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Who can explain this to me in the simplest way possible? (C3) watch

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    (Original post by Tallon)
    err no.
    e^(x^2)
    means e is always to the power of a positive.
    when the positive is big so is e^(x^2).
    the smallest it could be is a number very close to 0
    e^0 = 1
    so range is g(x) > 1
    Aaaahhh...gosh, yupyup, you're right :yep:
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    (Original post by Scallym)
    y=e^(x^2)

    dy/dx=2xe^(x^2)

    dy/dx=0 => x=0
    Minima: (0, e^(0^2)) = (0, e^0) = (0,1)
    (Original post by Hart92)
    No x^2 is ALWAYS positive so on the graph there are no -x values and as the graph of e passes through the y-axis at 1, 1 is the lowest y value e^x^2 can take therefor g(x)>=1

    Cheers guys, realised my mistake :o:

    Um, retaking C3 in five days time, not good.
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    Retaking 92/100 though, so luckily no serious consequences if I seriously screw it :rolleyes:
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    (Original post by ttoby)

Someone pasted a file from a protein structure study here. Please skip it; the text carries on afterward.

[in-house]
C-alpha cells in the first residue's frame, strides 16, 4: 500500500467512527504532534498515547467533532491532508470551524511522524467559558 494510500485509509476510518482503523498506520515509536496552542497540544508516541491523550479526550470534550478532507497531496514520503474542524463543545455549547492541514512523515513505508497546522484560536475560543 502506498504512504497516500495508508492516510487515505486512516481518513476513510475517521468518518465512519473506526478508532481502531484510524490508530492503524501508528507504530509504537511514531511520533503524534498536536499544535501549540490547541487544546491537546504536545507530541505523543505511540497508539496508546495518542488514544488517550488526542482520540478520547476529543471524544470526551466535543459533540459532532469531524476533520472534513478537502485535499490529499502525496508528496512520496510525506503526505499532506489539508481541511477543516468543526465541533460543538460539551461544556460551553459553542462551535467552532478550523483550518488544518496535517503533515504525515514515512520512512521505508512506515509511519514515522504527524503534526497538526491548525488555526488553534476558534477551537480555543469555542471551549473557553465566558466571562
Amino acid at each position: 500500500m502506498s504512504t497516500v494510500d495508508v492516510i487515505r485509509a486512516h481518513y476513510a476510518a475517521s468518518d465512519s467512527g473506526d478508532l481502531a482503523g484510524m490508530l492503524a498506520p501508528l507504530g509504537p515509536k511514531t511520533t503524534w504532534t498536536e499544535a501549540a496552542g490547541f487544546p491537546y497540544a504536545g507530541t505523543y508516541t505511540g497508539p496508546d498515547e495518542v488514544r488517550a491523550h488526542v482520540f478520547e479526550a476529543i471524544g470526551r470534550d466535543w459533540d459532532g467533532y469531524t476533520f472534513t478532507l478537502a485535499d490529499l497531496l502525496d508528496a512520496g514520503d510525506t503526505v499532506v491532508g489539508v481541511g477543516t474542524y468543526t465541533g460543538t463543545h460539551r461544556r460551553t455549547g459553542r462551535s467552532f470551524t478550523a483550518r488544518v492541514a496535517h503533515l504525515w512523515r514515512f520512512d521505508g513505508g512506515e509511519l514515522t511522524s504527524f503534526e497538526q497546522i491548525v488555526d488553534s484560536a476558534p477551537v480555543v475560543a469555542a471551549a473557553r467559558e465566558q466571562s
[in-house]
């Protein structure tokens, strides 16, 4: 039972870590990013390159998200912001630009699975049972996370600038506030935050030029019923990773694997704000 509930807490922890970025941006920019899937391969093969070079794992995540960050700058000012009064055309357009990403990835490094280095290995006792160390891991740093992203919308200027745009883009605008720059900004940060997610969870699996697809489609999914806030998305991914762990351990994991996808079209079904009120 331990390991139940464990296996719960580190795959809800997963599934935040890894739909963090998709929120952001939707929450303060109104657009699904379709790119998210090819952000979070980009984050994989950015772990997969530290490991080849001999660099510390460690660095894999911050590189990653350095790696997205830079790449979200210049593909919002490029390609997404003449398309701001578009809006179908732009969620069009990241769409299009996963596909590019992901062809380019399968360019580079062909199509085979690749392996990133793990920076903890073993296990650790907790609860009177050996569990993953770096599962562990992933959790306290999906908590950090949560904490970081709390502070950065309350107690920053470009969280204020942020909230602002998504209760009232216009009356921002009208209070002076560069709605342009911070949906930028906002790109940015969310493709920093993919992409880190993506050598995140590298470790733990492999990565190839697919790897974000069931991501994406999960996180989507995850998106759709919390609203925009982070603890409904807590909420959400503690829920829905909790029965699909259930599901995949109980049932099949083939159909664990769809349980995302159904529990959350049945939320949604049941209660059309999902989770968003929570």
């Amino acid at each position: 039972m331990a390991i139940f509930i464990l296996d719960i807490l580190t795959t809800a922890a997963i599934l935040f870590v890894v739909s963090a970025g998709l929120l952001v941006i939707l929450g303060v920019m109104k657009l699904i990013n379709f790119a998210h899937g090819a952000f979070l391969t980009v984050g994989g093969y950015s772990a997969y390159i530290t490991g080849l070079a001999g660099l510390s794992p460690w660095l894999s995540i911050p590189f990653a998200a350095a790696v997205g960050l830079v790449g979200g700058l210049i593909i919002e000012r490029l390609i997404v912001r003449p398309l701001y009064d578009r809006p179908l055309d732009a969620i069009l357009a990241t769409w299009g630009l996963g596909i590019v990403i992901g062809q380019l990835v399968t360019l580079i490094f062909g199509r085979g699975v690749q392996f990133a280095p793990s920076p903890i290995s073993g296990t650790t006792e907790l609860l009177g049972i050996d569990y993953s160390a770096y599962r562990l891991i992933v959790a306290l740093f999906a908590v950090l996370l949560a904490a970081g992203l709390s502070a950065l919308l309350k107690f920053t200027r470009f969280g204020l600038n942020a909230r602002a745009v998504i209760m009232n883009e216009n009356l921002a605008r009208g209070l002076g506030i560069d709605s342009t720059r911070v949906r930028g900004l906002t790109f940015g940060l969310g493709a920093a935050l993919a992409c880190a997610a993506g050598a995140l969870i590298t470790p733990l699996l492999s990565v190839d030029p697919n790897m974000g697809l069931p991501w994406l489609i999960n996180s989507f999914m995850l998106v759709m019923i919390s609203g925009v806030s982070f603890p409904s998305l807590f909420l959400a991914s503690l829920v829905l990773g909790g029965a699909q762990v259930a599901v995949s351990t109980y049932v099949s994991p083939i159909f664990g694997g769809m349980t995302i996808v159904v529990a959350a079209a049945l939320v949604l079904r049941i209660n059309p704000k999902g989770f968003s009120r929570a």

If x can take any real number, then x^2 has to be positive or zero, so e^{x^2} will always be e to the power of a number greater than or equal to zero. From what you know about the graph of e^x, you can say that e to the power of any number greater than or equal to zero will be greater than or equal to 1, so e^{x^2} \geq 1, giving a final answer of g \geq 1

    Note that since this is a 1 mark question, you can go through this thought process in your head or in rough, and just write down the final answer. You won't be asked for an explanation for your range.

    Using what you know about x^2 and e^{x^2}, you should be able to therefore give an answer for c.
    Itsn't the range for exponential functions in the form e^x>0 ?
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    (Original post by FZka)
    Itsn't the range for exponential functions in the form e^x>0 ?
    If x can take any real value then yes, e^x>0. However, x^2 is always positive or zero, and e to the power of a number that's greater than or equal to 0 will be greater than or equal to 1.
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    (Original post by ttoby)
    If x can take any real value then yes, e^x>0. However, x^2 is always positive or zero, and e to the power of a number that's greater than or equal to 0 will be greater than or equal to 1.
    ohhh. I see.
    Missing this point was so stupid of me! :facepalm:

    Thanks!
 
 
 
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